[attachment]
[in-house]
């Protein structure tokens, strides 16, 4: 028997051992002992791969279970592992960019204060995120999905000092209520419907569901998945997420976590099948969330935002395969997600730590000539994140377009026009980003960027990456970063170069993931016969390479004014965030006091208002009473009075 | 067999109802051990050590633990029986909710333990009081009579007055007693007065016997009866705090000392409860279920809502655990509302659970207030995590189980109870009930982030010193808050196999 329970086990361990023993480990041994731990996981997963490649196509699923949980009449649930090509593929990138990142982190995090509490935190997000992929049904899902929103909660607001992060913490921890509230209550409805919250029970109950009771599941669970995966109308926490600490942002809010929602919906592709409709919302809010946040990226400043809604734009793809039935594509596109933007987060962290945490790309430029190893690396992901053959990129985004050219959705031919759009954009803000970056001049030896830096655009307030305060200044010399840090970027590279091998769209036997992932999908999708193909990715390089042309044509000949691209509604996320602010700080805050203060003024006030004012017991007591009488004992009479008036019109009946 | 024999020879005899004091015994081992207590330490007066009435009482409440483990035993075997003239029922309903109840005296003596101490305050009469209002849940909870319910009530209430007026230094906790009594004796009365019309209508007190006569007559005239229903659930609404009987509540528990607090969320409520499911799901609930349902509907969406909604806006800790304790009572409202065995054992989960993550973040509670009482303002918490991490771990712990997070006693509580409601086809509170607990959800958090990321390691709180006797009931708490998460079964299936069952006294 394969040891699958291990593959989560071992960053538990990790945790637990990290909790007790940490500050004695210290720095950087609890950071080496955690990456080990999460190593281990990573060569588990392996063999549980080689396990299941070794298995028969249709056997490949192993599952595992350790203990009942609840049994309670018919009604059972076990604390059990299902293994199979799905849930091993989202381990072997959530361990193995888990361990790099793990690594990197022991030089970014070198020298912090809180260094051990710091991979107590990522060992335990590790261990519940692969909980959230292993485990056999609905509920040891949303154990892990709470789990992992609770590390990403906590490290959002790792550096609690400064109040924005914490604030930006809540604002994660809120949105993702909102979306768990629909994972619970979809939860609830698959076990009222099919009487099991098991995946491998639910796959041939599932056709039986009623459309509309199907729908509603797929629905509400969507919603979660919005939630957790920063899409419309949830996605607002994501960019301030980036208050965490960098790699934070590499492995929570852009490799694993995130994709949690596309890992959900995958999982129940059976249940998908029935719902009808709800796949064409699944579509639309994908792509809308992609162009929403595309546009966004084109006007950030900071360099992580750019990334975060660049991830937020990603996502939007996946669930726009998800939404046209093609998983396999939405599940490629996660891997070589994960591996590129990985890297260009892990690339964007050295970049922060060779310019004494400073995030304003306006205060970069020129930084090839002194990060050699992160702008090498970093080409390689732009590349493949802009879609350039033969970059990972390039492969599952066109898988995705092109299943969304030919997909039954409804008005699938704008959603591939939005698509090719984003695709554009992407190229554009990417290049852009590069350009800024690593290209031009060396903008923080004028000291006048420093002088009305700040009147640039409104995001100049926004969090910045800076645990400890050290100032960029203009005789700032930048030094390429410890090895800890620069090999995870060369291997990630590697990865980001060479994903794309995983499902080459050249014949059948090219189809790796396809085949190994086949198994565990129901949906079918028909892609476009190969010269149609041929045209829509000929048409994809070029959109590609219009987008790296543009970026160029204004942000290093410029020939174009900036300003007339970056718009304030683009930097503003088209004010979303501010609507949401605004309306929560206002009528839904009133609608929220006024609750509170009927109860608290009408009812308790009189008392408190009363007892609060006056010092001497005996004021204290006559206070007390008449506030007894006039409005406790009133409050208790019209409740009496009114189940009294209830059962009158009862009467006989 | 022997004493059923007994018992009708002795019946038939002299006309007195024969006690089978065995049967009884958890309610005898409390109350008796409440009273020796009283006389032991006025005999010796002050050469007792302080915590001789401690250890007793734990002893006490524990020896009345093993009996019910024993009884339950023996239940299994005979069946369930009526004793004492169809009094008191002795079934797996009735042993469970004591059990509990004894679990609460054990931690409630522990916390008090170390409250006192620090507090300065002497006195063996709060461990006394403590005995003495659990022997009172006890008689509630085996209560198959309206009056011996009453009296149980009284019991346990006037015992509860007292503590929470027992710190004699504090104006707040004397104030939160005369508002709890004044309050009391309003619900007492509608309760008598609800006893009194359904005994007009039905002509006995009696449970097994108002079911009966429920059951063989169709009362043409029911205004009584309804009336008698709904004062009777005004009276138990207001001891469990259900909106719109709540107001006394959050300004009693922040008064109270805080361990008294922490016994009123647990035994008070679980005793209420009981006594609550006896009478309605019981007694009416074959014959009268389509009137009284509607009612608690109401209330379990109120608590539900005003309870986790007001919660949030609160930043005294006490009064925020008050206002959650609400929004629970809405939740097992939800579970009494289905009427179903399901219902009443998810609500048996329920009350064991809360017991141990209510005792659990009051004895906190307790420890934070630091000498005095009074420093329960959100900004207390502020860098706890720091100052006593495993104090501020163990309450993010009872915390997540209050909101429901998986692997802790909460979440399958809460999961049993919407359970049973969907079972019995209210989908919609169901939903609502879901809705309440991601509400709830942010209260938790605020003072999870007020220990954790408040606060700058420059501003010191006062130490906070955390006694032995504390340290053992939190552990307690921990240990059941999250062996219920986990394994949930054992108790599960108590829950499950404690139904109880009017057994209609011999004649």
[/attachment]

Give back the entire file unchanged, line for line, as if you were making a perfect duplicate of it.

[in-house]
């Protein structure tokens, strides 16, 4: 028997051992002992791969279970592992960019204060995120999905000092209520419907569901998945997420976590099948969330935002395969997600730590000539994140377009026009980003960027990456970063170069993931016969390479004014965030006091208002009473009075 | 067999109802051990050590633990029986909710333990009081009579007055007693007065016997009866705090000392409860279920809502655990509302659970207030995590189980109870009930982030010193808050196999 329970086990361990023993480990041994731990996981997963490649196509699923949980009449649930090509593929990138990142982190995090509490935190997000992929049904899902929103909660607001992060913490921890509230209550409805919250029970109950009771599941669970995966109308926490600490942002809010929602919906592709409709919302809010946040990226400043809604734009793809039935594509596109933007987060962290945490790309430029190893690396992901053959990129985004050219959705031919759009954009803000970056001049030896830096655009307030305060200044010399840090970027590279091998769209036997992932999908999708193909990715390089042309044509000949691209509604996320602010700080805050203060003024006030004012017991007591009488004992009479008036019109009946 | 024999020879005899004091015994081992207590330490007066009435009482409440483990035993075997003239029922309903109840005296003596101490305050009469209002849940909870319910009530209430007026230094906790009594004796009365019309209508007190006569007559005239229903659930609404009987509540528990607090969320409520499911799901609930349902509907969406909604806006800790304790009572409202065995054992989960993550973040509670009482303002918490991490771990712990997070006693509580409601086809509170607990959800958090990321390691709180006797009931708490998460079964299936069952006294 394969040891699958291990593959989560071992960053538990990790945790637990990290909790007790940490500050004695210290720095950087609890950071080496955690990456080990999460190593281990990573060569588990392996063999549980080689396990299941070794298995028969249709056997490949192993599952595992350790203990009942609840049994309670018919009604059972076990604390059990299902293994199979799905849930091993989202381990072997959530361990193995888990361990790099793990690594990197022991030089970014070198020298912090809180260094051990710091991979107590990522060992335990590790261990519940692969909980959230292993485990056999609905509920040891949303154990892990709470789990992992609770590390990403906590490290959002790792550096609690400064109040924005914490604030930006809540604002994660809120949105993702909102979306768990629909994972619970979809939860609830698959076990009222099919009487099991098991995946491998639910796959041939599932056709039986009623459309509309199907729908509603797929629905509400969507919603979660919005939630957790920063899409419309949830996605607002994501960019301030980036208050965490960098790699934070590499492995929570852009490799694993995130994709949690596309890992959900995958999982129940059976249940998908029935719902009808709800796949064409699944579509639309994908792509809308992609162009929403595309546009966004084109006007950030900071360099992580750019990334975060660049991830937020990603996502939007996946669930726009998800939404046209093609998983396999939405599940490629996660891997070589994960591996590129990985890297260009892990690339964007050295970049922060060779310019004494400073995030304003306006205060970069020129930084090839002194990060050699992160702008090498970093080409390689732009590349493949802009879609350039033969970059990972390039492969599952066109898988995705092109299943969304030919997909039954409804008005699938704008959603591939939005698509090719984003695709554009992407190229554009990417290049852009590069350009800024690593290209031009060396903008923080004028000291006048420093002088009305700040009147640039409104995001100049926004969090910045800076645990400890050290100032960029203009005789700032930048030094390429410890090895800890620069090999995870060369291997990630590697990865980001060479994903794309995983499902080459050249014949059948090219189809790796396809085949190994086949198994565990129901949906079918028909892609476009190969010269149609041929045209829509000929048409994809070029959109590609219009987008790296543009970026160029204004942000290093410029020939174009900036300003007339970056718009304030683009930097503003088209004010979303501010609507949401605004309306929560206002009528839904009133609608929220006024609750509170009927109860608290009408009812308790009189008392408190009363007892609060006056010092001497005996004021204290006559206070007390008449506030007894006039409005406790009133409050208790019209409740009496009114189940009294209830059962009158009862009467006989 | 022997004493059923007994018992009708002795019946038939002299006309007195024969006690089978065995049967009884958890309610005898409390109350008796409440009273020796009283006389032991006025005999010796002050050469007792302080915590001789401690250890007793734990002893006490524990020896009345093993009996019910024993009884339950023996239940299994005979069946369930009526004793004492169809009094008191002795079934797996009735042993469970004591059990509990004894679990609460054990931690409630522990916390008090170390409250006192620090507090300065002497006195063996709060461990006394403590005995003495659990022997009172006890008689509630085996209560198959309206009056011996009453009296149980009284019991346990006037015992509860007292503590929470027992710190004699504090104006707040004397104030939160005369508002709890004044309050009391309003619900007492509608309760008598609800006893009194359904005994007009039905002509006995009696449970097994108002079911009966429920059951063989169709009362043409029911205004009584309804009336008698709904004062009777005004009276138990207001001891469990259900909106719109709540107001006394959050300004009693922040008064109270805080361990008294922490016994009123647990035994008070679980005793209420009981006594609550006896009478309605019981007694009416074959014959009268389509009137009284509607009612608690109401209330379990109120608590539900005003309870986790007001919660949030609160930043005294006490009064925020008050206002959650609400929004629970809405939740097992939800579970009494289905009427179903399901219902009443998810609500048996329920009350064991809360017991141990209510005792659990009051004895906190307790420890934070630091000498005095009074420093329960959100900004207390502020860098706890720091100052006593495993104090501020163990309450993010009872915390997540209050909101429901998986692997802790909460979440399958809460999961049993919407359970049973969907079972019995209210989908919609169901939903609502879901809705309440991601509400709830942010209260938790605020003072999870007020220990954790408040606060700058420059501003010191006062130490906070955390006694032995504390340290053992939190552990307690921990240990059941999250062996219920986990394994949930054992108790599960108590829950499950404690139904109880009017057994209609011999004649």